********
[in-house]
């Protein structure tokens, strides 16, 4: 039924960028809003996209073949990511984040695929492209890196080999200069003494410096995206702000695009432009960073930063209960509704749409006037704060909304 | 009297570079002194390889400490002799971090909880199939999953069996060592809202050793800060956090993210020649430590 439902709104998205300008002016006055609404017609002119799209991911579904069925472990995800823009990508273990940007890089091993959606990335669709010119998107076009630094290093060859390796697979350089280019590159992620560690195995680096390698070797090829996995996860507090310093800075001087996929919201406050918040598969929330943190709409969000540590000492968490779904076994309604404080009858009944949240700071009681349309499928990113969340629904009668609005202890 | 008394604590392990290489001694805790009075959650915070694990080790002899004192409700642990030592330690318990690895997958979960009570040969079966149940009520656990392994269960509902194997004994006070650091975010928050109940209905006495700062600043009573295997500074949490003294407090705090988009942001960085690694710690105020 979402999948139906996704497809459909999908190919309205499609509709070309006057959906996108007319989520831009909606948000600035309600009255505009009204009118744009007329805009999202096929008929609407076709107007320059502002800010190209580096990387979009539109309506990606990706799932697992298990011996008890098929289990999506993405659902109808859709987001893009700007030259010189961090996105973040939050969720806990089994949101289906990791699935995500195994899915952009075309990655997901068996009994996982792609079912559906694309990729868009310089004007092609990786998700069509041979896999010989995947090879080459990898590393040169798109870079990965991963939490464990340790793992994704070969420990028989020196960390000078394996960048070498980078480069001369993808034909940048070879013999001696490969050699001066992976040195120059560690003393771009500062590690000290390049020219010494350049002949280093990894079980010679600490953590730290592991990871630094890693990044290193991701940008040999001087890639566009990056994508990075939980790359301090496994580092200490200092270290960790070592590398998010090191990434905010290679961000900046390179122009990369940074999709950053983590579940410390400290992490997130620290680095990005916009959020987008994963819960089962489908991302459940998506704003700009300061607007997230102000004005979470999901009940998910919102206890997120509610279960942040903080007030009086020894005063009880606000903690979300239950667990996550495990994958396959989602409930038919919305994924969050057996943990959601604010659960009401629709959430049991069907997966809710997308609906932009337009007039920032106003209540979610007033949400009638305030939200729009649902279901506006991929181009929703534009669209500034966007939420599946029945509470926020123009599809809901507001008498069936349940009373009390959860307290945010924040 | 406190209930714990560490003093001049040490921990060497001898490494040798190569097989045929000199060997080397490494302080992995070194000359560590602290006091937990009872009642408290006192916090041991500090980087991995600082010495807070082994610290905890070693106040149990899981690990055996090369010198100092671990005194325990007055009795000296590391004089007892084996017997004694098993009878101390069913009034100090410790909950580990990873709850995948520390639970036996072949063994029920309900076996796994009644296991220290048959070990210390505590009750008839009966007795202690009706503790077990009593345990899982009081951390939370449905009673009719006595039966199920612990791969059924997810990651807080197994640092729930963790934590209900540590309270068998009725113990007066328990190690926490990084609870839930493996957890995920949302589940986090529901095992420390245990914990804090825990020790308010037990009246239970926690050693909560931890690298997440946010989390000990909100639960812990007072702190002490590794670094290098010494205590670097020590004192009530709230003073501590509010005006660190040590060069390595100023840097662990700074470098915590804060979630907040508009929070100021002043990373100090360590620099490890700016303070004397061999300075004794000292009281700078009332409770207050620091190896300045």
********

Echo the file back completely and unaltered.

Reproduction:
[in-house]
């Protein structure tokens, strides 16, 4: 039924960028809003996209073949990511984040695929492209890196080999200069003494410096995206702000695009432009960073930063209960509704749409006037704060909304 | 009297570079002194390889400490002799971090909880199939999953069996060592809202050793800060956090993210020649430590 439902709104998205300008002016006055609404017609002119799209991911579904069925472990995800823009990508273990940007890089091993959606990335669709010119998107076009630094290093060859390796697979350089280019590159992620560690195995680096390698070797090829996995996860507090310093800075001087996929919201406050918040598969929330943190709409969000540590000492968490779904076994309604404080009858009944949240700071009681349309499928990113969340629904009668609005202890 | 008394604590392990290489001694805790009075959650915070694990080790002899004192409700642990030592330690318990690895997958979960009570040969079966149940009520656990392994269960509902194997004994006070650091975010928050109940209905006495700062600043009573295997500074949490003294407090705090988009942001960085690694710690105020 979402999948139906996704497809459909999908190919309205499609509709070309006057959906996108007319989520831009909606948000600035309600009255505009009204009118744009007329805009999202096929008929609407076709107007320059502002800010190209580096990387979009539109309506990606990706799932697992298990011996008890098929289990999506993405659902109808859709987001893009700007030259010189961090996105973040939050969720806990089994949101289906990791699935995500195994899915952009075309990655997901068996009994996982792609079912559906694309990729868009310089004007092609990786998700069509041979896999010989995947090879080459990898590393040169798109870079990965991963939490464990340790793992994704070969420990028989020196960390000078394996960048070498980078480069001369993808034909940048070879013999001696490969050699001066992976040195120059560690003393771009500062590690000290390049020219010494350049002949280093990894079980010679600490953590730290592991990871630094890693990044290193991701940008040999001087890639566009990056994508990075939980790359301090496994580092200490200092270290960790070592590398998010090191990434905010290679961000900046390179122009990369940074999709950053983590579940410390400290992490997130620290680095990005916009959020987008994963819960089962489908991302459940998506704003700009300061607007997230102000004005979470999901009940998910919102206890997120509610279960942040903080007030009086020894005063009880606000903690979300239950667990996550495990994958396959989602409930038919919305994924969050057996943990959601604010659960009401629709959430049991069907997966809710997308609906932009337009007039920032106003209540979610007033949400009638305030939200729009649902279901506006991929181009929703534009669209500034966007939420599946029945509470926020123009599809809901507001008498069936349940009373009390959860307290945010924040 | 406190209930714990560490003093001049040490921990060497001898490494040798190569097989045929000199060997080397490494302080992995070194000359560590602290006091937990009872009642408290006192916090041991500090980087991995600082010495807070082994610290905890070693106040149990899981690990055996090369010198100092671990005194325990007055009795000296590391004089007892084996017997004694098993009878101390069913009034100090410790909950580990990873709850995948520390639970036996072949063994029920309900076996796994009644296991220290048959070990210390505590009750008839009966007795202690009706503790077990009593345990899982009081951390939370449905009673009719006595039966199920612990791969059924997810990651807080197994640092729930963790934590209900540590309270068998009725113990007066328990190690926490990084609870839930493996957890995920949302589940986090529901095992420390245990914990804090825990020790308010037990009246239970926690050693909560931890690298997440946010989390000990909100639960812990007072702190002490590794670094290098010494205590670097020590004192009530709230003073501590509010005006660190040590060069390595100023840097662990700074470098915590804060979630907040508009929070100021002043990373100090360590620099490890700016303070004397061999300075004794000292009281700078009332409770207050620091190896300045």